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Living an Orthodox Life: Ascetic Struggle

How to Save the Soul, by St. Theophan the Recluse

The Ascetic Podvig of Living in the World, by Archbishop Laurus.

Podvig. From The Veil, Vol. 12, No. 2 (Summer, 2005).

Towards a Fruitful Spiritual Life: Reasons Why Our Intention to Lead a Better and Holy Life Do Not Produce Results. From the Conversations of Metropolitan Gregory of Novgorod.

Is There Spiritual Life and Sanctity Today? A talk given by the Very Reverend Archimandrite Kyrillos, Abbot of the Holy Monastery of Essex.

Establishing Good Habits. From an anonymous source.

On faith; and to those who say that those in the world cannot attain perfection virtues. To start with, a most profitable tale. By St. Simeon the New Theologian. From Writings from the Philokalia: on Prayer of the Heart.

Negligence, the Unsleeping Danger for the Orthodox Christian: from "The Plow", July 2003.

Asceticism and the Contemporary World, by Sergei Baikalov-Latyshev. This article especially treats the issue of asceticism in Eastern religions.

While There Is Time, by Metropolitan Augoustinos of Florina.

The Church of the Heart: Our Response to God's Presence, by Presbytera Juliana Cownie.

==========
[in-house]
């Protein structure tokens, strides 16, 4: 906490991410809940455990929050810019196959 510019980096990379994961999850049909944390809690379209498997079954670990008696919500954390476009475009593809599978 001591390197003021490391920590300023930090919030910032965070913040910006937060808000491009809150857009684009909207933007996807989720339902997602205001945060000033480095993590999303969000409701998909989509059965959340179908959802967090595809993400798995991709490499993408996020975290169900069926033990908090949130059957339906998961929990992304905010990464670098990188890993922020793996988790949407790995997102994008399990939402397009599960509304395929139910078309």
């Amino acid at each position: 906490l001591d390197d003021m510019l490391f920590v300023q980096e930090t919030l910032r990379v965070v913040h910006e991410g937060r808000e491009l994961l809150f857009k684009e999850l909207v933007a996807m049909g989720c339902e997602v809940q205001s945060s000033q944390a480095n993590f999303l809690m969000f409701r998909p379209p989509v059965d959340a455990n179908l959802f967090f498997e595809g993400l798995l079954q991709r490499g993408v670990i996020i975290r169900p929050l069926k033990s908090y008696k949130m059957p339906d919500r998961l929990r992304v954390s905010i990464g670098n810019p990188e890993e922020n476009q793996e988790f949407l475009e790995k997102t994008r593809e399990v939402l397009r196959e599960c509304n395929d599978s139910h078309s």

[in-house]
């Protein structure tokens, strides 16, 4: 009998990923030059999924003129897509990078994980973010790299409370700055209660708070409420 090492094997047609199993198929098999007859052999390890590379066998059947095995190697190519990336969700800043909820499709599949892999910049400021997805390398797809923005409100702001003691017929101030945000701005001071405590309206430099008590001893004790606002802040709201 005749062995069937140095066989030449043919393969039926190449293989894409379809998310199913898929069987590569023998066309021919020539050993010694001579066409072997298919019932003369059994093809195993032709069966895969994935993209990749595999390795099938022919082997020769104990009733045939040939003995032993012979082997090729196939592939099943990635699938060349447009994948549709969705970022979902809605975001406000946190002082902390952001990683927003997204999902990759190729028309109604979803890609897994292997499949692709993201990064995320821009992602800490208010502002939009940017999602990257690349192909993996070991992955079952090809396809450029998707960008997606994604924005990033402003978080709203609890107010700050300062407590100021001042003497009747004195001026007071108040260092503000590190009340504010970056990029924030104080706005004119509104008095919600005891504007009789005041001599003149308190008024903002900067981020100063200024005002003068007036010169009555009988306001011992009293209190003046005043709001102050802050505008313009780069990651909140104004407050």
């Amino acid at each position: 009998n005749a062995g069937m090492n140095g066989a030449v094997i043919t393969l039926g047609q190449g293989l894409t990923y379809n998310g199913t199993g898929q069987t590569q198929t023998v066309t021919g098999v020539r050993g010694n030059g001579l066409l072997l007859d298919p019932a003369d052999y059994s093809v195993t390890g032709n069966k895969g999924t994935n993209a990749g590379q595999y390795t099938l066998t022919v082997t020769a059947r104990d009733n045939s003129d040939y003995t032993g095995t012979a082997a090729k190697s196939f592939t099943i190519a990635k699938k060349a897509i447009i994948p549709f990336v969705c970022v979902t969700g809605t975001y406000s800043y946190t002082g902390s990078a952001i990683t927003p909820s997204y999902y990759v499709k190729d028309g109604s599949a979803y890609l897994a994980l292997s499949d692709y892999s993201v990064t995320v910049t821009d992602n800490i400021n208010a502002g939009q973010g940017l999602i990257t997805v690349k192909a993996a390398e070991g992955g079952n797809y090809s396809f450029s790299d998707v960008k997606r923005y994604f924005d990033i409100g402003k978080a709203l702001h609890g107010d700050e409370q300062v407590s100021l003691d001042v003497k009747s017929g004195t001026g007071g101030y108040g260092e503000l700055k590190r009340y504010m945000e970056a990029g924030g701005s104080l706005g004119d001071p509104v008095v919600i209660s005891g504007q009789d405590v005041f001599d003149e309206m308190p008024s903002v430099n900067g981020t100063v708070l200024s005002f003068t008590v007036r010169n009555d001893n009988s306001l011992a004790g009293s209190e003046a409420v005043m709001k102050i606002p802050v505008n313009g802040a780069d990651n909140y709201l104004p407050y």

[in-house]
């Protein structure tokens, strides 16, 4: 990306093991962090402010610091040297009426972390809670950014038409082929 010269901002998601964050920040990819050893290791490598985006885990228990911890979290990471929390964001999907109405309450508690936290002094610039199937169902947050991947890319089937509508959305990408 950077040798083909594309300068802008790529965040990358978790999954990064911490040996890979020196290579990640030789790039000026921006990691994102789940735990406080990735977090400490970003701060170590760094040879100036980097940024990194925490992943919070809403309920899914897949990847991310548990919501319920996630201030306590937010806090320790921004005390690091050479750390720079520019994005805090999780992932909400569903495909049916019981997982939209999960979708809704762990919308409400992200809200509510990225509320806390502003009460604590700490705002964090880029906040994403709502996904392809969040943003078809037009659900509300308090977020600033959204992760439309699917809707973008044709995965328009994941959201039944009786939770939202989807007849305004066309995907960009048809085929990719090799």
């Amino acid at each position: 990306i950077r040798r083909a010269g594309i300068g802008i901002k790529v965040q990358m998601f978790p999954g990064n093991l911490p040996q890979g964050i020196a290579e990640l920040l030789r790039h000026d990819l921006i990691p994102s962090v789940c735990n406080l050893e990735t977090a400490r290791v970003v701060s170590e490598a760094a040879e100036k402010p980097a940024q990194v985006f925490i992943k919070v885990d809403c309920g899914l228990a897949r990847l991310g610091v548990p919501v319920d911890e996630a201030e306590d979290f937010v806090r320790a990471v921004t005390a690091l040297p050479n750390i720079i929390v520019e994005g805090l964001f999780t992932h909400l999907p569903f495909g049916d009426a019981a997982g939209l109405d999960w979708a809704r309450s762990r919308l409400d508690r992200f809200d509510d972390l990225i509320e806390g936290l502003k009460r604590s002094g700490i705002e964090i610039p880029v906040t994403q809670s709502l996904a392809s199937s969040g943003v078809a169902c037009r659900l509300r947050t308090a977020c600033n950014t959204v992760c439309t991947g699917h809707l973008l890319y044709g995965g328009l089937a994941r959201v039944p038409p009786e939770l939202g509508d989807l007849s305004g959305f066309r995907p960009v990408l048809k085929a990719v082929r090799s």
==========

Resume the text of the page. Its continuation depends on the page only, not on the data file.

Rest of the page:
Elder Joseph the Hesychast on Patience and Endurance, excerpts from Monastic Wisdom: The Letters of Elder Joseph the Hesychast.

On the Deadening of the Human Spirit: A Sermon on the Sunday of the Myrhh-Bearing Women, by St. Ignatius Brianchaninov.

A Letter to Thomas Merton, by Eugene [Fr. Seraphim of Platina] Rose. A critique of Merton's views on Christianity and "social mission," the Apocalypse, and Antichrist. A profoundly insightful work that is related to the ecumenistic spirit of our age and the true practice of Orthodox Christianity, which requires asceticism.

Death to the World Logo

Death to the World: The Last True Rebellion: a Web site providing links to many articles on death to the passions, living ascetically, and in general the writings of Fr. Seraphim (Rose) of Platina, especially on nihilism.

"Why Go to Church If I Have God In My Heart?", by Deacon Andrei Kuraev.